Monday, October 27, 2014

Money Monday: Top 2 Habits Millennials Should Develop to Grow Wealth

Born after 1980? Welcome to the club, fellow Millennial.
While our age range seems to catch a slightly bad reputation (and gets plenty of bad nicknames),
studies about Millennials have shown us to be a very well educated (and optimistic) group.
And, with recent studies showing that 40 million consumers carry at least one open student loan,
we're also heavily burdened by student debt. Irregardless of your age group, this edition of Money Monday looks at two important things to keep in mind when your goal is growing your future wealth. 

1. Spend (and save) smart
 Think about it this way:
You go out for lunch every day with coworkers and spend $15.
Go five days a week? That's $300 in one month.
Go every month each year? That's $3,600.
If you start at age 25 and invest that $3,600 a year into an IRA (Individual Retirement Account) or a 401(k), with an average annual return of 7%, you'd have almost $1 million by your mid-60s.

While I'm not saying you should never spend money on clothes, food/entertainment, etc., the key here is to be smart about it. Beyond the widely heard mantra "live within your means," one of the biggest things to keep in mind is your financial goals. If your major goal is to grow your wealth, it would be wise to evaluate/reevaluate where you are spending your money now. Sure, use a budget…but be realistic. Break everything down, and decide (honestly) what extras you can/cannot live without. Including the extras in your lifestyle isn't a huge deal…but you should be including them in your budget. You don't need to beat yourself up too much over going a little over your extra allocated budget but, if you do, be sure to examine why (and balance it with your next month's budget).
If you went over by buying lunch/food a few extra times, because you were in a hurry or had "nothing"at home, try planning and preparing your meals in advance.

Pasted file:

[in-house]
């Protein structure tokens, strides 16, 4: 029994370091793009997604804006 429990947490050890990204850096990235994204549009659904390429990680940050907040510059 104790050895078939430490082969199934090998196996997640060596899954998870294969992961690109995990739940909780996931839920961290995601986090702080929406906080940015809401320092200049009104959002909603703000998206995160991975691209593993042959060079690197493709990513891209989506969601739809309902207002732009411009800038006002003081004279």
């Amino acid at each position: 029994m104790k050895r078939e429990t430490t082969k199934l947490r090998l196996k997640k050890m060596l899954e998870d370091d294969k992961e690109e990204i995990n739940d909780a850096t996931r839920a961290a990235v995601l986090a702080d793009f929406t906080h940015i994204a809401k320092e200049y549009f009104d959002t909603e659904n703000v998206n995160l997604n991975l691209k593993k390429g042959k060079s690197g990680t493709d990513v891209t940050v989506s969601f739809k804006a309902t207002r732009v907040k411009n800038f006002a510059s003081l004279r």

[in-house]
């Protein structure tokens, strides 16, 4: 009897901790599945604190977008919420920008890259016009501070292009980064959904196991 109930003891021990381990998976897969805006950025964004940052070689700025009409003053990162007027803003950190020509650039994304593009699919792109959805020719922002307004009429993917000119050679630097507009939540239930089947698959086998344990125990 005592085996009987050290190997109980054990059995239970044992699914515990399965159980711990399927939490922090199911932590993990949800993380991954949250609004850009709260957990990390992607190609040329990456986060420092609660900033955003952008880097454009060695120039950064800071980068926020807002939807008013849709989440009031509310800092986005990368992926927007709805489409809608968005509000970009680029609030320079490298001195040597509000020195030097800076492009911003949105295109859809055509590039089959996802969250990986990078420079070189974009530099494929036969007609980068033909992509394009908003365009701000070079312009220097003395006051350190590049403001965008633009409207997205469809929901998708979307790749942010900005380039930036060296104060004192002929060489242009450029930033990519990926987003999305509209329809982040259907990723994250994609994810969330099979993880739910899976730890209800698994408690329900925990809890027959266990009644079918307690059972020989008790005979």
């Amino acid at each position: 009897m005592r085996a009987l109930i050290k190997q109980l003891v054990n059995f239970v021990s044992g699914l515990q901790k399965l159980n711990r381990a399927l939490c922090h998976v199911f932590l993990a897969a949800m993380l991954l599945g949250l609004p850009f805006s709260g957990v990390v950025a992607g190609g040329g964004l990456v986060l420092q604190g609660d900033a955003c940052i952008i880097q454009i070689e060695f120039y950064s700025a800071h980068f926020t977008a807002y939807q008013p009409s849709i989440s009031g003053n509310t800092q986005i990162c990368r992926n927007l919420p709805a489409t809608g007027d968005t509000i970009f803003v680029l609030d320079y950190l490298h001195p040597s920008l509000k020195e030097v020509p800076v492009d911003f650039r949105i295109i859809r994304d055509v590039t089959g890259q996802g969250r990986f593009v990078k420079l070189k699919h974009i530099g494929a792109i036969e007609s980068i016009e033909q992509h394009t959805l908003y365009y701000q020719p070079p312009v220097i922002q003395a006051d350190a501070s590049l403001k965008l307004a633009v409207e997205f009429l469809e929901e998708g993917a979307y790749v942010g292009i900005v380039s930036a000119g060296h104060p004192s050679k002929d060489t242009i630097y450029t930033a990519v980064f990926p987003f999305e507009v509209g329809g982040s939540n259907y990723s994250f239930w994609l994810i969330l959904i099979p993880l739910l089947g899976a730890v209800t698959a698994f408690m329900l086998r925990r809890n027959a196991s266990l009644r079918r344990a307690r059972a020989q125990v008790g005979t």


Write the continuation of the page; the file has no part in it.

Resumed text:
Also, don't be embarrassed to use coupons. Even if it doesn't seem like you're saving much each time, those times add up easily. Look at it as getting free money from a store. (Who doesn't like free money?)

2. Care for your credit
According to a May 2014 study from the Consumer Federation of America, most Millennials don't fully grasp just how important (and far-reaching) credit is to their entire financial life. Only 18% understand the types of businesses (i.e. credit card issuers, utility companies, lenders, cell phone carriers, etc.) that affect credit, and also use credit to evaluate you as a potential customer.
According to a study from Experian (a nationwide credit bureau), many Millennials have poor credit because they don't pay their bills on time. If you're frequently late in paying your bills, realize that your payment history is the most important part of how your credit score is calculated.You may have a great no-fee credit card with rewards, but carrying balances or making late payments could
mean high-interest rates will invalidate any benefits. If you carry a balance you could be paying a
variable interest rate as high as 19%. And if you make payments late or use too much of your credit,
you could be hit with a penalty rate which could run north of 30%!
Something else to be careful with, when it comes to your credit score, is how often it's checked. Inquiries into your credit score are classified as, either, being "hard" or "soft." Hard inquiries happen when you apply for any kind of credit (i.e. credit cards, auto loans, mortgages), and can lower your score. Soft inquiries happen when you or your employer check your credit (or even when a creditor checks your credit to send you an unsolicited offer), and they do not impact your score. Hard inquiries stay on your credit report for two years. Having a lot of hard inquiries can be very detrimental. If you're frequently expanding the amount of credit you have available, it may be viewed by potential lenders as an attempt to expand the amount of debt owed. This is seen as an increased risk that a borrower will not pay back a loan, and could make it much more difficult for you to grow future credit.

While these two factors are very important, these aren't the only things that can impact future financial success. Remember, if you have the drive to work for it, you can make anything happen.

As always, feel free to send your thoughts to:

Happy Monday!
xxxx Alyssa Marie

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